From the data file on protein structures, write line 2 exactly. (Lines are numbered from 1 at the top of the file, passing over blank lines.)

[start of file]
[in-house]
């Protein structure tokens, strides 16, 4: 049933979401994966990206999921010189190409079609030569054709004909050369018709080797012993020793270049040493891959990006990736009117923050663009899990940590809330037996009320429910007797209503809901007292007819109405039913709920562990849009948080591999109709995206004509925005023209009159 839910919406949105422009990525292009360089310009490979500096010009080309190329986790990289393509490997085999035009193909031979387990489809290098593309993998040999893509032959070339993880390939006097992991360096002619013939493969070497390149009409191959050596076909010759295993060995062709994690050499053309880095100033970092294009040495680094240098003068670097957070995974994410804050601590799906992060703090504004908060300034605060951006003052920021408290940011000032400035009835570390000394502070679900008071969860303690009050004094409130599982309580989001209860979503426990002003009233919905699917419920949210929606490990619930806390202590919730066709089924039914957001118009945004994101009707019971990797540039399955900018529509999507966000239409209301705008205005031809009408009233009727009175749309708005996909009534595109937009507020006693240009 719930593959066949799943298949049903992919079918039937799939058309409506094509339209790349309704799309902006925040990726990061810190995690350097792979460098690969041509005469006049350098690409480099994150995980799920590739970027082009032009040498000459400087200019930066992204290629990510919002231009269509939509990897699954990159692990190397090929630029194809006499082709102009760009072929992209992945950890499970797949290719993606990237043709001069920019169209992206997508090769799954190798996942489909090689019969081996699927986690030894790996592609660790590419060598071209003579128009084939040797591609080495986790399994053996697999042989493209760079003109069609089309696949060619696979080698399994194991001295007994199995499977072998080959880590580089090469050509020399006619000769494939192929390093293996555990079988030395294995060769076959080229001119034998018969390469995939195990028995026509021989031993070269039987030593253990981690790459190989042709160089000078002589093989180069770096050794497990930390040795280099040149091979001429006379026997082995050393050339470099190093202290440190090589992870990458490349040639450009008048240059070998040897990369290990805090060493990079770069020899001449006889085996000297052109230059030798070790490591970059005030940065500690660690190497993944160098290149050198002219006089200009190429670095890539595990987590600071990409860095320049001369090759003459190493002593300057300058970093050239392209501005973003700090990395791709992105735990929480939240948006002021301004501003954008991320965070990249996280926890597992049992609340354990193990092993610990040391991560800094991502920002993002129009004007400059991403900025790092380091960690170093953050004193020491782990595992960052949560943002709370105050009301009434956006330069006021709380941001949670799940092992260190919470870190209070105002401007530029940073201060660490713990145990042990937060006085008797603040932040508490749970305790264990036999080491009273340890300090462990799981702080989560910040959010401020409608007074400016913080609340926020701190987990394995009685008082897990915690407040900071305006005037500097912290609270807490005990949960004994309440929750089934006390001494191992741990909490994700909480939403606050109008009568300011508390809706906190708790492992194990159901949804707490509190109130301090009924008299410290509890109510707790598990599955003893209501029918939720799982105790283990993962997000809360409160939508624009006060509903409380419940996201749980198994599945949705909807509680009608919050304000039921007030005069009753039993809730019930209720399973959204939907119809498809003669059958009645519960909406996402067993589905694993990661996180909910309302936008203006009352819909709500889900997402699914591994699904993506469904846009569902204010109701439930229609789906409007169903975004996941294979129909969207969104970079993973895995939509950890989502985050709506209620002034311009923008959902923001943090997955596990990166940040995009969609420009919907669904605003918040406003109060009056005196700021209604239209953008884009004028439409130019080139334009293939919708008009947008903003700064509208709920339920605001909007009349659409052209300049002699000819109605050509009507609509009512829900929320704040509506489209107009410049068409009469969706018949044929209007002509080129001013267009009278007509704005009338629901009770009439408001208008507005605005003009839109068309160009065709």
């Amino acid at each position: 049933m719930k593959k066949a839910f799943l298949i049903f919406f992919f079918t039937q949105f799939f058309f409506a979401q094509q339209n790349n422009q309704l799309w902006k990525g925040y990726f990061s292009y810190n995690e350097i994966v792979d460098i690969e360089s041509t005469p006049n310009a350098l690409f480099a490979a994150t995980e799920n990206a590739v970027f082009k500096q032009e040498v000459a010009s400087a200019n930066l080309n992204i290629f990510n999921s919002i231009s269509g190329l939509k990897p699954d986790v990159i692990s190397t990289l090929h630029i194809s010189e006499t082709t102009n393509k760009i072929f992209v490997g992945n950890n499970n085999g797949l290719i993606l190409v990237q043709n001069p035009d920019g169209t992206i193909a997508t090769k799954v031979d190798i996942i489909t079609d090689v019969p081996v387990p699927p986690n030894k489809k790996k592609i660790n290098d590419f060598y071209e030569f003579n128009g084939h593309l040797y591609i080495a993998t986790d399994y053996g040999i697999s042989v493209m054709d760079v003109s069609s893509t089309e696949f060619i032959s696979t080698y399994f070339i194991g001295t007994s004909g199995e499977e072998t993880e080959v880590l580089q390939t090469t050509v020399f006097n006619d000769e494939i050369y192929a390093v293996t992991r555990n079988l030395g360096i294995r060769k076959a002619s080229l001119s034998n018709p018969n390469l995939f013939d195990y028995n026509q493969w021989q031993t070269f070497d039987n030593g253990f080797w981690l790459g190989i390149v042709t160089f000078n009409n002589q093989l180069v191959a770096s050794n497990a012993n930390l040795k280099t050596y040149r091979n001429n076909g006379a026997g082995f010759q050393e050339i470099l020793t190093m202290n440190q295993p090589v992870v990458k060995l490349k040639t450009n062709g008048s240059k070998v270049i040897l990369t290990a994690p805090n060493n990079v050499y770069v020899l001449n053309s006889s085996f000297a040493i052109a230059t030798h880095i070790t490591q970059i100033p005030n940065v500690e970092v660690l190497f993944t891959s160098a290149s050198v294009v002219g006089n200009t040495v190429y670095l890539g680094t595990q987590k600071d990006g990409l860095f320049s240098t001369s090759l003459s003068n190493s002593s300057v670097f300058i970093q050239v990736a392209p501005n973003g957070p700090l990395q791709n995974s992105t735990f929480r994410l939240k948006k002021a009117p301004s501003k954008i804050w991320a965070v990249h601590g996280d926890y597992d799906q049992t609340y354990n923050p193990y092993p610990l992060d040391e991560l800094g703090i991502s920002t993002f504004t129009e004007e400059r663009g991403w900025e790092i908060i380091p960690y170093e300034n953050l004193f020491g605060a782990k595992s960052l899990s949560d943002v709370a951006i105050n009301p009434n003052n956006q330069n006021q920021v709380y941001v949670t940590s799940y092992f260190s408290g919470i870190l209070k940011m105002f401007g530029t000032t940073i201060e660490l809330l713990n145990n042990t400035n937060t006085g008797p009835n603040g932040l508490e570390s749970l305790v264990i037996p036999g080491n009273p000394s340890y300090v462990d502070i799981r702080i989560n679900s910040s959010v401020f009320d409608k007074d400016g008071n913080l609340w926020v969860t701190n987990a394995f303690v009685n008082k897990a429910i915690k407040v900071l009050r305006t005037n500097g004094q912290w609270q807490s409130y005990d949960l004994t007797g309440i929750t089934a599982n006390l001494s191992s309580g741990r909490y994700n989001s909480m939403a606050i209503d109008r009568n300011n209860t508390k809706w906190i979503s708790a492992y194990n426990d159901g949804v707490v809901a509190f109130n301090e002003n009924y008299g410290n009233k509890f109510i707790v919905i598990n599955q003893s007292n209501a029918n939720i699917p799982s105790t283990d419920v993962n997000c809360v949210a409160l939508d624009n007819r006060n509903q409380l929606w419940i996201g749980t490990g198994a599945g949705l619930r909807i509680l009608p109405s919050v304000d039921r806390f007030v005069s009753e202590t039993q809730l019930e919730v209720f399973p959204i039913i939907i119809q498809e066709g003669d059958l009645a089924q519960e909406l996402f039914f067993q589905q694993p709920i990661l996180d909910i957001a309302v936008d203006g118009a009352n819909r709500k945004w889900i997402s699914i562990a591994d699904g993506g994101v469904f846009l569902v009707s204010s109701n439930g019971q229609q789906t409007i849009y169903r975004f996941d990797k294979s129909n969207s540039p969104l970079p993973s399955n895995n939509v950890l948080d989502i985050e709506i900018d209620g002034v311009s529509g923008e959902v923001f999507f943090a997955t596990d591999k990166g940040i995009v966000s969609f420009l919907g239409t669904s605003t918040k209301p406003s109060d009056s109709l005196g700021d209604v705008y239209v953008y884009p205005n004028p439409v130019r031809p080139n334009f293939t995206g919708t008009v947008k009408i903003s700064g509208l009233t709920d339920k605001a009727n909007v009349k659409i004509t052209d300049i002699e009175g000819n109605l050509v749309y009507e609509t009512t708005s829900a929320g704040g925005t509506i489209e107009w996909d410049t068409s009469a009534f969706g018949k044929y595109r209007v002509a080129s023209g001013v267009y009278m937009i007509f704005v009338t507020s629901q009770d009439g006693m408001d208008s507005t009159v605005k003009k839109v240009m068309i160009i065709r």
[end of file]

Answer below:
């Protein structure tokens, strides 16, 4: 049933979401994966990206999921010189190409079609030569054709004909050369018709080797012993020793270049040493891959990006990736009117923050663009899990940590809330037996009320429910007797209503809901007292007819109405039913709920562990849009948080591999109709995206004509925005023209009159 839910919406949105422009990525292009360089310009490979500096010009080309190329986790990289393509490997085999035009193909031979387990489809290098593309993998040999893509032959070339993880390939006097992991360096002619013939493969070497390149009409191959050596076909010759295993060995062709994690050499053309880095100033970092294009040495680094240098003068670097957070995974994410804050601590799906992060703090504004908060300034605060951006003052920021408290940011000032400035009835570390000394502070679900008071969860303690009050004094409130599982309580989001209860979503426990002003009233919905699917419920949210929606490990619930806390202590919730066709089924039914957001118009945004994101009707019971990797540039399955900018529509999507966000239409209301705008205005031809009408009233009727009175749309708005996909009534595109937009507020006693240009 719930593959066949799943298949049903992919079918039937799939058309409506094509339209790349309704799309902006925040990726990061810190995690350097792979460098690969041509005469006049350098690409480099994150995980799920590739970027082009032009040498000459400087200019930066992204290629990510919002231009269509939509990897699954990159692990190397090929630029194809006499082709102009760009072929992209992945950890499970797949290719993606990237043709001069920019169209992206997508090769799954190798996942489909090689019969081996699927986690030894790996592609660790590419060598071209003579128009084939040797591609080495986790399994053996697999042989493209760079003109069609089309696949060619696979080698399994194991001295007994199995499977072998080959880590580089090469050509020399006619000769494939192929390093293996555990079988030395294995060769076959080229001119034998018969390469995939195990028995026509021989031993070269039987030593253990981690790459190989042709160089000078002589093989180069770096050794497990930390040795280099040149091979001429006379026997082995050393050339470099190093202290440190090589992870990458490349040639450009008048240059070998040897990369290990805090060493990079770069020899001449006889085996000297052109230059030798070790490591970059005030940065500690660690190497993944160098290149050198002219006089200009190429670095890539595990987590600071990409860095320049001369090759003459190493002593300057300058970093050239392209501005973003700090990395791709992105735990929480939240948006002021301004501003954008991320965070990249996280926890597992049992609340354990193990092993610990040391991560800094991502920002993002129009004007400059991403900025790092380091960690170093953050004193020491782990595992960052949560943002709370105050009301009434956006330069006021709380941001949670799940092992260190919470870190209070105002401007530029940073201060660490713990145990042990937060006085008797603040932040508490749970305790264990036999080491009273340890300090462990799981702080989560910040959010401020409608007074400016913080609340926020701190987990394995009685008082897990915690407040900071305006005037500097912290609270807490005990949960004994309440929750089934006390001494191992741990909490994700909480939403606050109008009568300011508390809706906190708790492992194990159901949804707490509190109130301090009924008299410290509890109510707790598990599955003893209501029918939720799982105790283990993962997000809360409160939508624009006060509903409380419940996201749980198994599945949705909807509680009608919050304000039921007030005069009753039993809730019930209720399973959204939907119809498809003669059958009645519960909406996402067993589905694993990661996180909910309302936008203006009352819909709500889900997402699914591994699904993506469904846009569902204010109701439930229609789906409007169903975004996941294979129909969207969104970079993973895995939509950890989502985050709506209620002034311009923008959902923001943090997955596990990166940040995009969609420009919907669904605003918040406003109060009056005196700021209604239209953008884009004028439409130019080139334009293939919708008009947008903003700064509208709920339920605001909007009349659409052209300049002699000819109605050509009507609509009512829900929320704040509506489209107009410049068409009469969706018949044929209007002509080129001013267009009278007509704005009338629901009770009439408001208008507005605005003009839109068309160009065709």